Aging Gracefully: Unlocking the Mysteries of Wine's Timeless Transformation
Updated: Sep 8
Digging into how and why wines age.
Have you ever wondered why some wines improve over time while others are best consumed young? The answer lies in the complex chemical reactions that take place as wine ages. In this post, we'll explore how wine ages, what factors influence the ageing process, and how different types of wine age differently.
Easy-drinking wines are designed to be consumed young, relying on their youthful vibrance and pronounced aromatic profile. On the other hand, more serious wines are built to age, with specific characteristics in their youth that aspire to complex over time and become better during their ageing process.
As the wine ages, it matures and evolves at different rates depending on its grape variety and origin. White wines that have been barrel fermented, such as Kershaw Chardonnay, have been exposed to micro-amounts of oxygen and are more stable than wine made anaerobically. Over time, barrel-fermented Chardonnay is able to withstand and notably complex as the wine ages. Barrel maturation for both red and white wines also enhances this ability.
Wines with a low pH are far more capable of evolving than those with a higher pH. Typically, cool climates such as Elgin give super-low pH's to Chardonnays and similarly lower pHs on the Pinots and Syrah compared to warmer climates. Wines that are unfined and unfiltered (such as the Kershaw wines) retain higher levels of phenolics, flavour compounds, and in particular, tannins, enabling more extended ageing.
Red wines contain colourless tannins, a low concentration of anthocyanins (the colour), pigmented tannins, and more complex colloids such as tannin-polysaccharides and tannin-proteins. As wine ages, reactions and aggregations take place, and these continue in the bottle. When the resulting polymers and particles reach a specific size, they precipitate dark-reddish brown sediment, leaving the wine progressively less astringent as some of the red/blue pigments and tannins have precipitated. This is also why the wine turns from reddish-blue to reddish-brown.
The impact of the wine on the nose and palate also evolves. Certain flavour precursors that were attached to glucose detach themselves through a process of hydrolysis and contribute individual flavour characteristics to the older wine. Other flavour compounds responsible for the primary aromas of the grape and secondary aromas from the fermentation itself are also interacting with each other and the phenolics.
An initial nose of the wine is thus steadily transformed into a bouquet of tertiary aromas, a much more subtle array and arrangement of flavours.
Esters form from combinations of the increasingly complex array of wine acids with alcohol. Continued esterification in the bottle produces another range of possible aromas, all the more unpredictable since the esters form at very different rates.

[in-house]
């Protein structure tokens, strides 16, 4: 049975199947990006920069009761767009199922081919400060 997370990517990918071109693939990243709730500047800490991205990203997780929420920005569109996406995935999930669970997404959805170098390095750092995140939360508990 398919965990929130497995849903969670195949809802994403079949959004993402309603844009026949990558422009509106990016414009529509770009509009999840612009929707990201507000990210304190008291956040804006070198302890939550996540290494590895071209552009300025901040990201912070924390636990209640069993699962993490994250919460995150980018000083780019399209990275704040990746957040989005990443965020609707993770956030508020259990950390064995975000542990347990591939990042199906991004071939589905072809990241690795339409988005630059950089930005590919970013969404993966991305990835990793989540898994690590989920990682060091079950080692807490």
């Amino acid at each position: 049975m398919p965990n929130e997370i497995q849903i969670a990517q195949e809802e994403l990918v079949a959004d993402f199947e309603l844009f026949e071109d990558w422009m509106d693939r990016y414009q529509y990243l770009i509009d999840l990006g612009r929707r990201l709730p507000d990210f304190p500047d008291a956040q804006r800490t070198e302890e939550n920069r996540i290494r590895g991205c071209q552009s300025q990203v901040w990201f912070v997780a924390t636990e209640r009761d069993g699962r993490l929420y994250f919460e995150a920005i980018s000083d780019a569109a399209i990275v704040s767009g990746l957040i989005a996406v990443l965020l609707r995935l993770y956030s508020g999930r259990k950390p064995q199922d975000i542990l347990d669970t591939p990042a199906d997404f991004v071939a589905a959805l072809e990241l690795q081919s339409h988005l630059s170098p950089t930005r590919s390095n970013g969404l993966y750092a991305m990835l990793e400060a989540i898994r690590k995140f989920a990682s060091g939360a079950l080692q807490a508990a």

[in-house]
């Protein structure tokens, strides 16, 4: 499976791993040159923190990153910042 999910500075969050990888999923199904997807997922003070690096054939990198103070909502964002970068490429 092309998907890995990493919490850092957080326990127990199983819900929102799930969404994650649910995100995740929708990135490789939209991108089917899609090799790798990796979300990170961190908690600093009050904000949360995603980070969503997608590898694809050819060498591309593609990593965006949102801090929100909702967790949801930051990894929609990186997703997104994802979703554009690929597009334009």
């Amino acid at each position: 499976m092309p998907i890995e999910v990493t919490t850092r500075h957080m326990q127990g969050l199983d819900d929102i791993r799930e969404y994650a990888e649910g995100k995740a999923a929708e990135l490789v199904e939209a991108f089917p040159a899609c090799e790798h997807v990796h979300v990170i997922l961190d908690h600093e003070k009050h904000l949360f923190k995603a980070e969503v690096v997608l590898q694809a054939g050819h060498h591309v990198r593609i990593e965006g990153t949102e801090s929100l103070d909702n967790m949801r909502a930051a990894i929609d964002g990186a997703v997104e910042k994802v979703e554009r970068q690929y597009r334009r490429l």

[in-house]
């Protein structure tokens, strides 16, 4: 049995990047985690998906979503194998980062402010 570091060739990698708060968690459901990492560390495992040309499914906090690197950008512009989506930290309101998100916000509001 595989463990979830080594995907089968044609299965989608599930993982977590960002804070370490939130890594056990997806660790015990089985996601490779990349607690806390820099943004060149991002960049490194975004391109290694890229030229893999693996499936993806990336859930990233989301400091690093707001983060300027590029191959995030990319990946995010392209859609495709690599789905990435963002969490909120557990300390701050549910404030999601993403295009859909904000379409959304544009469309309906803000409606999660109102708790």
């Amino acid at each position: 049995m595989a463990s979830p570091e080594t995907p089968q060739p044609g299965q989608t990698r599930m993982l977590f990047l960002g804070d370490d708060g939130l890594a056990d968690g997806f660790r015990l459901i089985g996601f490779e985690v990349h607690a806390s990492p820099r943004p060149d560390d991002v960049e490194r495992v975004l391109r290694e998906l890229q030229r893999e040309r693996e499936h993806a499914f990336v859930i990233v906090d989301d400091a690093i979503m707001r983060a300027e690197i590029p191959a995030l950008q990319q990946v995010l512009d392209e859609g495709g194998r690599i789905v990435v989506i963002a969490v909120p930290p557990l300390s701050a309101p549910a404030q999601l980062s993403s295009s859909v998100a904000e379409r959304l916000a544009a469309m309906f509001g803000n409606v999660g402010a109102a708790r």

A host of factors influence the rate at which all these things happen, including storage conditions (mainly temperature as discussed above), the state of the cork or other stopper, the ullage of the wine at bottling, its pH level, and sulfur dioxide concentration, both of which can inhibit or slow the all-important influence of oxygen.
For white wines, apart from the pH, there is less real concrete evidence on how white wine ages. Research has shown that glycosides (and the hydrolysis of these constituents) help with the development of varietal aroma.
In conclusion, the ageing process of wine is a complex and fascinating phenomenon that involves various chemical reactions and interactions. The ageing potential of a wine depends on several factors such as grape variety, origin, pH level, tannin structure, and storage conditions. As the wine ages, it develops complex and subtle flavours and aromas, transforming from its initial youthful vibrance to a more sophisticated bouquet of tertiary aromas. While much is still unknown about how white wines age, research has shown that glycosides play a crucial role in developing varietal aroma. Ultimately, the ageing potential of a wine is a delicate balance between the wine's intrinsic characteristics and the conditions under which it is stored, making each bottle a unique and exciting experience.
Colloids: any substance consisting of particles substantially larger than atoms or ordinary molecules but too small to be visible to the unaided eye.
Tannin: these are a class of naturally occurring compounds found in plants, known for their ability to bind and precipitate proteins
Polysaccharides: complex carbohydrates made up of long chains of sugar molecules.
Tannin polysaccharides: complex molecules that are formed by the combination of tannins and polysaccharides. They are primarily responsible for the stability and mouthfeel of a wine.
Tannin proteins: complex molecular compounds formed by the binding of tannins and proteins. They are primarily responsible for the astringency and mouthfeel of red wines.
Glucose: one of the two main types of sugar found in wine.
Hydrolysis: a chemical reaction that involves breaking down a molecule into smaller units through the addition of water. A water molecule splits into a hydrogen ion and a hydroxide ion and these ions are used to break the chemical bonds between atoms in a larger molecule.
Esters: a type of organic compound formed from the reaction of a carboxylic acid and an alcohol. In wine, they are aromatic compounds formed during fermentation.